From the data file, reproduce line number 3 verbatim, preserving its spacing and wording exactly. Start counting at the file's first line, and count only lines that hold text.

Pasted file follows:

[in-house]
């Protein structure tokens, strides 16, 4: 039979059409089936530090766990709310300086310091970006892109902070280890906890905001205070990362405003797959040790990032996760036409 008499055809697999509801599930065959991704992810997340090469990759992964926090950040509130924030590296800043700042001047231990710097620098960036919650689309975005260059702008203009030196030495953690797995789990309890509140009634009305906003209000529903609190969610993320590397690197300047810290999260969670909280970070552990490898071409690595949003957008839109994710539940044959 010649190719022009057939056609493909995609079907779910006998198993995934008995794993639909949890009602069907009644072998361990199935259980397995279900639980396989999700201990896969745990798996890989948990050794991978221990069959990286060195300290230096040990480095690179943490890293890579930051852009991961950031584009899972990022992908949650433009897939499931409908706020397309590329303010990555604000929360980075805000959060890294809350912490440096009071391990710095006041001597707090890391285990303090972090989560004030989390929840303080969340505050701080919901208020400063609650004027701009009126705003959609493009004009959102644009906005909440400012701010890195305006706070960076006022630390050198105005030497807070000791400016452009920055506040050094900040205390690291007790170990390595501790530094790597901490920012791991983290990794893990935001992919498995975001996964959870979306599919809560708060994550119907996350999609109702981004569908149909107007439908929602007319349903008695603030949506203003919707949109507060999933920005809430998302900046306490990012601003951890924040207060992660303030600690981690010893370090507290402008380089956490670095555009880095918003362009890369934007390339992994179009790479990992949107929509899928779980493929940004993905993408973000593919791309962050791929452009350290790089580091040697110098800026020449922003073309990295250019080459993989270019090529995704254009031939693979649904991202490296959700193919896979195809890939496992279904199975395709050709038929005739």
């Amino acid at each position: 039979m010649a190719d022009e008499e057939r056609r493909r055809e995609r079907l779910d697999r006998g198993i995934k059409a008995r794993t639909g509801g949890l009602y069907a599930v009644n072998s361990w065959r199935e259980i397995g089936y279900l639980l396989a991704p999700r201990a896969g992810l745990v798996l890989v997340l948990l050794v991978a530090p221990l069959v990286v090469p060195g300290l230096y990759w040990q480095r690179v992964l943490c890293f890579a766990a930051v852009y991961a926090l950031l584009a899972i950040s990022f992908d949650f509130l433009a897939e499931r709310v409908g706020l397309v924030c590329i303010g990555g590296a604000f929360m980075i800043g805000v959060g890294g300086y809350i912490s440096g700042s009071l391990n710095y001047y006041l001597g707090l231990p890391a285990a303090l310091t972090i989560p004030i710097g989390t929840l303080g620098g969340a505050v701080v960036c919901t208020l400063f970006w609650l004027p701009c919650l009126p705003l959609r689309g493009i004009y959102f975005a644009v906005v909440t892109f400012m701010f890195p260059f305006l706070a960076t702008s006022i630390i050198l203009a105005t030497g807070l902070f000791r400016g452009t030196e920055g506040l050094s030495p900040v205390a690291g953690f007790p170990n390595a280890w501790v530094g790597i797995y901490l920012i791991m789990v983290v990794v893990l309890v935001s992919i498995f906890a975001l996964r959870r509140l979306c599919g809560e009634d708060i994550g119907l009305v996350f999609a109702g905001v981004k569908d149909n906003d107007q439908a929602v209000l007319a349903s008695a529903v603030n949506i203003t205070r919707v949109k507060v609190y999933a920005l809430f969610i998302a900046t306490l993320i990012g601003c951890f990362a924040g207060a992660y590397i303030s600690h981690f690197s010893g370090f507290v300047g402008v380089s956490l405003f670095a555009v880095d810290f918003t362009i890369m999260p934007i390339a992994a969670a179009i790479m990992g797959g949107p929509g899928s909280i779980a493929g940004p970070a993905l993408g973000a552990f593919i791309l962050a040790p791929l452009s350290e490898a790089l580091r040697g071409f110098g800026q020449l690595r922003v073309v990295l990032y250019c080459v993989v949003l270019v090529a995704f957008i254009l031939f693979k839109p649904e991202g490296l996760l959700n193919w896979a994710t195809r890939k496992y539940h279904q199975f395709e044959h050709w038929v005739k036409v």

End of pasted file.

């Amino acid at each position: 039979m010649a190719d022009e008499e057939r056609r493909r055809e995609r079907l779910d697999r006998g198993i995934k059409a008995r794993t639909g509801g949890l009602y069907a599930v009644n072998s361990w065959r199935e259980i397995g089936y279900l639980l396989a991704p999700r201990a896969g992810l745990v798996l890989v997340l948990l050794v991978a530090p221990l069959v990286v090469p060195g300290l230096y990759w040990q480095r690179v992964l943490c890293f890579a766990a930051v852009y991961a926090l950031l584009a899972i950040s990022f992908d949650f509130l433009a897939e499931r709310v409908g706020l397309v924030c590329i303010g990555g590296a604000f929360m980075i800043g805000v959060g890294g300086y809350i912490s440096g700042s009071l391990n710095y001047y006041l001597g707090l231990p890391a285990a303090l310091t972090i989560p004030i710097g989390t929840l303080g620098g969340a505050v701080v960036c919901t208020l400063f970006w609650l004027p701009c919650l009126p705003l959609r689309g493009i004009y959102f975005a644009v906005v909440t892109f400012m701010f890195p260059f305006l706070a960076t702008s006022i630390i050198l203009a105005t030497g807070l902070f000791r400016g452009t030196e920055g506040l050094s030495p900040v205390a690291g953690f007790p170990n390595a280890w501790v530094g790597i797995y901490l920012i791991m789990v983290v990794v893990l309890v935001s992919i498995f906890a975001l996964r959870r509140l979306c599919g809560e009634d708060i994550g119907l009305v996350f999609a109702g905001v981004k569908d149909n906003d107007q439908a929602v209000l007319a349903s008695a529903v603030n949506i203003t205070r919707v949109k507060v609190y999933a920005l809430f969610i998302a900046t306490l993320i990012g601003c951890f990362a924040g207060a992660y590397i303030s600690h981690f690197s010893g370090f507290v300047g402008v380089s956490l405003f670095a555009v880095d810290f918003t362009i890369m999260p934007i390339a992994a969670a179009i790479m990992g797959g949107p929509g899928s909280i779980a493929g940004p970070a993905l993408g973000a552990f593919i791309l962050a040790p791929l452009s350290e490898a790089l580091r040697g071409f110098g800026q020449l690595r922003v073309v990295l990032y250019c080459v993989v949003l270019v090529a995704f957008i254009l031939f693979k839109p649904e991202g490296l996760l959700n193919w896979a994710t195809r890939k496992y539940h279904q199975f395709e044959h050709w038929v005739k036409v």